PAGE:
July 10: The logistics company involved in an increasingly bitter strike at Coles’ National Distribution Centre in Melbourne’s north has started standing down workers — and blamed it on the supermarket chain.
Striking workers at Coles’ sprawling distribution centre in Somerton this morning set up a picket line and are refusing to let any trucks enter or leave the warehouse.
Most recently, around 2pm, picketers blocked a LinFox truck from leaving the centre.
Warehouse workers say they will affect sales at Victoria’s Coles supermarkets, but the supermarket chain says there will be minimal disruption to its stores.
This morning there were angry scenes as the crowd of about 250 workers and union officials — chanting “nothing in, nothing out” — stood in front of the warehouse delivery entrance and barred access to Toll Group trucks, forcing them to retreat.
But the picket line was not quick enough to stop Andrea Ryan, the head of human resources for Toll Global Logistics, which also operates as a labour hire company, from entering the warehousing centre.
Ms Ryan, accompanied by security guards, infuriated the strikers by forcing her way through the picket line about 9am.
Among the Coles warehouse centre staff protesting today was Spiros Cechris, who jumped in front of one truck as it approached the main entrance to the Coles’ distribution centre.
‘‘We’re after rostered days off, we’re after shift loadings for afternoon and night shift, we’re after a small pay rise that won’t even bring us close to what other warehouses get. We are after equality,’’ Mr Cechris said this afternoon.
He said Toll employees had blocked access to trucks trying to enter the Somerton warehouse because they had been ‘‘loaded from another place with our work’’.
Toll staffs the warehouse for Coles, and workers at Somerton are pushing for better conditions as part of a new workplace agreement.
Some permanent employees who work at the Somerton warehouse yesterday received letters from Toll, saying they would be stood down until further notice.
The letters, signed by the company’s senior business manager, blamed Coles for the stand downs.
‘‘Our customer [Coles], with the intention to protect their stores and their responsibility to deliver to the community, have re-directed … work to other facilities,’’ the letter said. ‘‘The decision to re-direct work to other facilities has been made by the ciustomer and is not within our control.’’
Coles has been contacted for a response to whether they were aware Toll would stand down staff today.
By around 1pm today there were around 40 police at the Coles warehouse, and steady rain had set in.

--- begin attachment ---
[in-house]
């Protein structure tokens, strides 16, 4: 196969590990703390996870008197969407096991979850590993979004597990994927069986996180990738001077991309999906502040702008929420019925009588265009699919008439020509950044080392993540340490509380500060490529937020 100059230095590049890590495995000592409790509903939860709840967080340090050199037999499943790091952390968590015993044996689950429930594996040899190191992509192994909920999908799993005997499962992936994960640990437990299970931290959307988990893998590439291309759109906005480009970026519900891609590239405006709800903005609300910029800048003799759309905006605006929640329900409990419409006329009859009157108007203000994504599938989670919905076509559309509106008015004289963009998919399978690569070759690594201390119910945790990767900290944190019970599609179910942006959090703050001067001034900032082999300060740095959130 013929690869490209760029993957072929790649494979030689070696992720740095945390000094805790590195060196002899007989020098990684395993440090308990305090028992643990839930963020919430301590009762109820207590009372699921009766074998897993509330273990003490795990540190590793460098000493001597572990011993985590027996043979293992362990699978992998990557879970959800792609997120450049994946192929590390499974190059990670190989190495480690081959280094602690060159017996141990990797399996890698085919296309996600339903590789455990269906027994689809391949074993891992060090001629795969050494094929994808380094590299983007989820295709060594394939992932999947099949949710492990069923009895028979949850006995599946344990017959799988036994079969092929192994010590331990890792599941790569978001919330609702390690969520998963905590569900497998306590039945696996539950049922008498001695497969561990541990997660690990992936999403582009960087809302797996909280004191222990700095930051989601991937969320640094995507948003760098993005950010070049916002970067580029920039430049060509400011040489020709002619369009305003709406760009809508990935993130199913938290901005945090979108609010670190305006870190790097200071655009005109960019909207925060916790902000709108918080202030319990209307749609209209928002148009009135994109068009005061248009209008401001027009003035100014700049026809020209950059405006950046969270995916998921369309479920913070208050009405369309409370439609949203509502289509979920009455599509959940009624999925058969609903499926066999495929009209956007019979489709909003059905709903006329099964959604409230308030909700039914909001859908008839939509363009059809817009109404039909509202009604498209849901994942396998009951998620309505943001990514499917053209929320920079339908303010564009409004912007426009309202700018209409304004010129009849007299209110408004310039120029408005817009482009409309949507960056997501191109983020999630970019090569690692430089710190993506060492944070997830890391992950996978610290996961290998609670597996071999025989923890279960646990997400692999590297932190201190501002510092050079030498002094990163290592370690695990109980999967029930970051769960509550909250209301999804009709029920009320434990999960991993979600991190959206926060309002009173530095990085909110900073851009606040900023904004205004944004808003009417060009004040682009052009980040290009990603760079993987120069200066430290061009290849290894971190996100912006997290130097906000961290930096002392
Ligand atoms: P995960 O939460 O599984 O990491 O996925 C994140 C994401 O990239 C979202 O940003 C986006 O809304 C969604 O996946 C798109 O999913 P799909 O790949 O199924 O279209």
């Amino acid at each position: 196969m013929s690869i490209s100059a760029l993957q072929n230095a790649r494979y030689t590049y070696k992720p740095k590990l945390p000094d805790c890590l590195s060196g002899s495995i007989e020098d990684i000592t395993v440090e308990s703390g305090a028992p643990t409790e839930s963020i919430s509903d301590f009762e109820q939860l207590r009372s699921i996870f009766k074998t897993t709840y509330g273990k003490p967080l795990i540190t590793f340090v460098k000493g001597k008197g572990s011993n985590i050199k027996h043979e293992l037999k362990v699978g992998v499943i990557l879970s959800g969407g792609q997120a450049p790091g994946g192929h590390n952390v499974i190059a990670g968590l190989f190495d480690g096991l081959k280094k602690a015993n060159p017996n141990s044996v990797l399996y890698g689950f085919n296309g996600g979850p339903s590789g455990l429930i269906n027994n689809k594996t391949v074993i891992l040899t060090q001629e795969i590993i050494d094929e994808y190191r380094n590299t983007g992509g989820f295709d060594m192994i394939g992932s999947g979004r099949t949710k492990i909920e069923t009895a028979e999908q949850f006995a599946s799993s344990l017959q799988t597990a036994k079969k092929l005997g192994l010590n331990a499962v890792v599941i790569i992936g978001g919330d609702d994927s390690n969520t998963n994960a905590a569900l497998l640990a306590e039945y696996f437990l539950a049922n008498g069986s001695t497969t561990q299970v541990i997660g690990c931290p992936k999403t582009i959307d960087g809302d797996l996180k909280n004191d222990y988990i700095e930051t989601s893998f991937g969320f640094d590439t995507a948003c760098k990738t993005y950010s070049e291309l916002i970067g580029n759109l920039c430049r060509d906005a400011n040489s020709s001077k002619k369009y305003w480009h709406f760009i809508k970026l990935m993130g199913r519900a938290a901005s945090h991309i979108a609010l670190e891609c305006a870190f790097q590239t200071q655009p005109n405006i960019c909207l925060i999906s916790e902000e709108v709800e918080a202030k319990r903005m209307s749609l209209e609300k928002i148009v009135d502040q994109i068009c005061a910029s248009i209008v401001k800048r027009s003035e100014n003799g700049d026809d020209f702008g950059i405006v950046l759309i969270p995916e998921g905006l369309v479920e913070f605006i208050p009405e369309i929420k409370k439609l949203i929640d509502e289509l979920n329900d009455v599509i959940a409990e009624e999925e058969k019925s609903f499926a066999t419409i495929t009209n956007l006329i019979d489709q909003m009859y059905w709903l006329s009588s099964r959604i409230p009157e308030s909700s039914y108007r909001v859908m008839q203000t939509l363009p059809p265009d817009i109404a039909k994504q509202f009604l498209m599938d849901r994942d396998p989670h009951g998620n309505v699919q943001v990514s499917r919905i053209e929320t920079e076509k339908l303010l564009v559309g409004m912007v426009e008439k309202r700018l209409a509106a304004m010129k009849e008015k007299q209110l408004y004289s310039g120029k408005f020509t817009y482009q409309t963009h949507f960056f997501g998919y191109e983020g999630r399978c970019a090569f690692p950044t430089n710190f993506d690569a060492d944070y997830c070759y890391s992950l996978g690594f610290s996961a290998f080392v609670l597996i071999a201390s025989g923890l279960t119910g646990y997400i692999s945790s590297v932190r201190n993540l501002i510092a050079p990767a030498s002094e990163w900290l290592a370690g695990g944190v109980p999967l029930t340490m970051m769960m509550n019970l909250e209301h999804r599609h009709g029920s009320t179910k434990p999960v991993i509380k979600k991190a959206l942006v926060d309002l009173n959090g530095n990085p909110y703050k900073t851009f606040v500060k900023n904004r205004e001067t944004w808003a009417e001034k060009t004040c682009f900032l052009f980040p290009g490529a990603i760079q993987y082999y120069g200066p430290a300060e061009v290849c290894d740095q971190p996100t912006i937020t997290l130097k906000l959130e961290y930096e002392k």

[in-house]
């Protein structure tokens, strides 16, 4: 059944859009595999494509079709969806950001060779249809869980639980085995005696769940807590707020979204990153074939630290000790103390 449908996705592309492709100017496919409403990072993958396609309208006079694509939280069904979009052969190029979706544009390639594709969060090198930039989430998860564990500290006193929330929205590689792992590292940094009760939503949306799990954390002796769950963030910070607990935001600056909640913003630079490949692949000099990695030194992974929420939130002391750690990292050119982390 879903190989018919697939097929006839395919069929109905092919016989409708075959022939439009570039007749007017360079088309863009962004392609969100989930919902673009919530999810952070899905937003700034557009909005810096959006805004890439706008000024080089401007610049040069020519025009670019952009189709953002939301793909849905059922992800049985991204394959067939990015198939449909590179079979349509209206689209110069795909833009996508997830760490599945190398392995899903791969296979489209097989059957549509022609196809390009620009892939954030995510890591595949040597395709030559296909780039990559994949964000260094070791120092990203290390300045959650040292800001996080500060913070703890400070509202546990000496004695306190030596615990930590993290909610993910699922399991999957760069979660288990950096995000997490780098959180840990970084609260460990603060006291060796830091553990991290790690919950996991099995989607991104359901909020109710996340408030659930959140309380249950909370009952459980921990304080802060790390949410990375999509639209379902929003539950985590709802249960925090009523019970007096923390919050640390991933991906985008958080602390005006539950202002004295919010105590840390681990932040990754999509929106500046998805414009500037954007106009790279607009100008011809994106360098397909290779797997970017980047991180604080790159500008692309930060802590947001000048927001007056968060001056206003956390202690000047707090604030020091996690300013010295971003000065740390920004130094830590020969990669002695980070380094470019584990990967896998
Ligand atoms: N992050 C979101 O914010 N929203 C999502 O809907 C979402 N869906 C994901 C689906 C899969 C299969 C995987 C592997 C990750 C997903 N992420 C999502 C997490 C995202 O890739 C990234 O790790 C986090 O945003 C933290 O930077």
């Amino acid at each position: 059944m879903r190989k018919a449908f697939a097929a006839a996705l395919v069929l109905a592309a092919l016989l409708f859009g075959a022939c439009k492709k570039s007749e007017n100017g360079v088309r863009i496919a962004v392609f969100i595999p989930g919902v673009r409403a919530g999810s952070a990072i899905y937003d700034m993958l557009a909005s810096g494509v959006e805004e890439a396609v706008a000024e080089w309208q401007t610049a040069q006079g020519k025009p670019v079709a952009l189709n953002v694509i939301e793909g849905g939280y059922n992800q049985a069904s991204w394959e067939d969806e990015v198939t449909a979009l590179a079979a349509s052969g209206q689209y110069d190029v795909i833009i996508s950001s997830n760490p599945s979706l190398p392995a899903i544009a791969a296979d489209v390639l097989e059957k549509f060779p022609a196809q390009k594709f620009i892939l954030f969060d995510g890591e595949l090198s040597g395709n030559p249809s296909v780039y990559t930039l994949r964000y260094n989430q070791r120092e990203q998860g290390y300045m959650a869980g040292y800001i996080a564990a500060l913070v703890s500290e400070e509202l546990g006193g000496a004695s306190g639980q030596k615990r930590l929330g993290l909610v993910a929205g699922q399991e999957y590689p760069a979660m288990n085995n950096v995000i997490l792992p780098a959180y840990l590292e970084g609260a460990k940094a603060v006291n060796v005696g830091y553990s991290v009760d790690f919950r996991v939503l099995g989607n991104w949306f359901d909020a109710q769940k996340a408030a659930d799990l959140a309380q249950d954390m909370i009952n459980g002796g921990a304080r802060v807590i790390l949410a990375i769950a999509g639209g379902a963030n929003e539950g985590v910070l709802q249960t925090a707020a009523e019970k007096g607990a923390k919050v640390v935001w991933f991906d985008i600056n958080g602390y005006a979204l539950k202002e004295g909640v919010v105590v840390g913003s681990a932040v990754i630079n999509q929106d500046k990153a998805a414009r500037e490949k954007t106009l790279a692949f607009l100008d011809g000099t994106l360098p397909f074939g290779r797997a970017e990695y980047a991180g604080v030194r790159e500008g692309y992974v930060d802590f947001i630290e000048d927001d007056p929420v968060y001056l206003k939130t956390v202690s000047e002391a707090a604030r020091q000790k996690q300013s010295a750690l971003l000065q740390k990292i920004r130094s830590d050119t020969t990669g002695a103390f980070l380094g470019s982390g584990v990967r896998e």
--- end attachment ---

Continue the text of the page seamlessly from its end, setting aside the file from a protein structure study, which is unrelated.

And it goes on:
In all, the striking staff have stopped five trucks today from either entering or exiting the warehouse.
On an average weekday, between 110 and 130 trucks pick up and drop off at the centre.
The Coles warehouse is one of the largest such sites in the country, and only one of two national distribution centres in the supermarket’s network.
Industrial law academic Professor Andrew Stewart this morning said it was not clear what was protected action when it came to picket lines. ‘‘If it doesn’t count as industrial action, it can’t be protected industrial action,’’ he said. ‘‘There have been different views about whether a picket is or is not [legal] within the Fair Work Act.’’
Under the act, during negotiations for an enterprise agreement, employees can run a ballot to decide whether or not to take industrial action. If a majority of employees agree, they can take authorised industrial action — as in this instance.
And he said the laws around picket lines were rarely tested, as they were now uncommon. ‘‘It’s relatively unusual for there to be a full-blown ‘You can’t go out and you can’t go in’ picket line these days.’’
The National Union of Workers represents the warehouse employees.
State secretary Tim Kennedy said Coles, by outsourcing its major Melbourne warehouse to Toll, was refusing to give employees the same conditions enjoyed by other Coles workers around Australia.
‘‘What we have here at Somerton is a situation where these workers are not treated equally in comparison to other Coles warehouse facilities,’’ he said.
‘‘Our members believe that if a Coles shiftworker in a Coles Warehouse gets paid a shift loading for working an afternoon shift or a night shift, then Toll shiftworkers doing exactly the same work in a Coles warehouse supplying Coles Supermarkets should also be paid a shift loading.’’
But Toll Group spokesman Christopher Whitefield said the company was offering the equivalent of 4 per cent pay rise for workers at the facility, off a much higher base rate than at other warehouses.
And Mr Whitefield said that Mr Kennedy’s union had itself signed off on Toll’s tender to Coles when it won the contract for the distribution centre in 2006.
‘‘That deal was good enough to get NUW endorsement,’’ he said. ‘‘This deal is even better.’’
‘‘More importantly, the conditions negotiated at this site have enabled us to attract and retain the same high calibre workers that Toll employs around the country,’’ Mr Whitefield said.
Toll would ’’continue to balance the needs of the business to remain competitive within the industry’’, Mr Whitefield said.
About 600 staff work at the Somerton warehouse, and their enterprise agreement expired last week.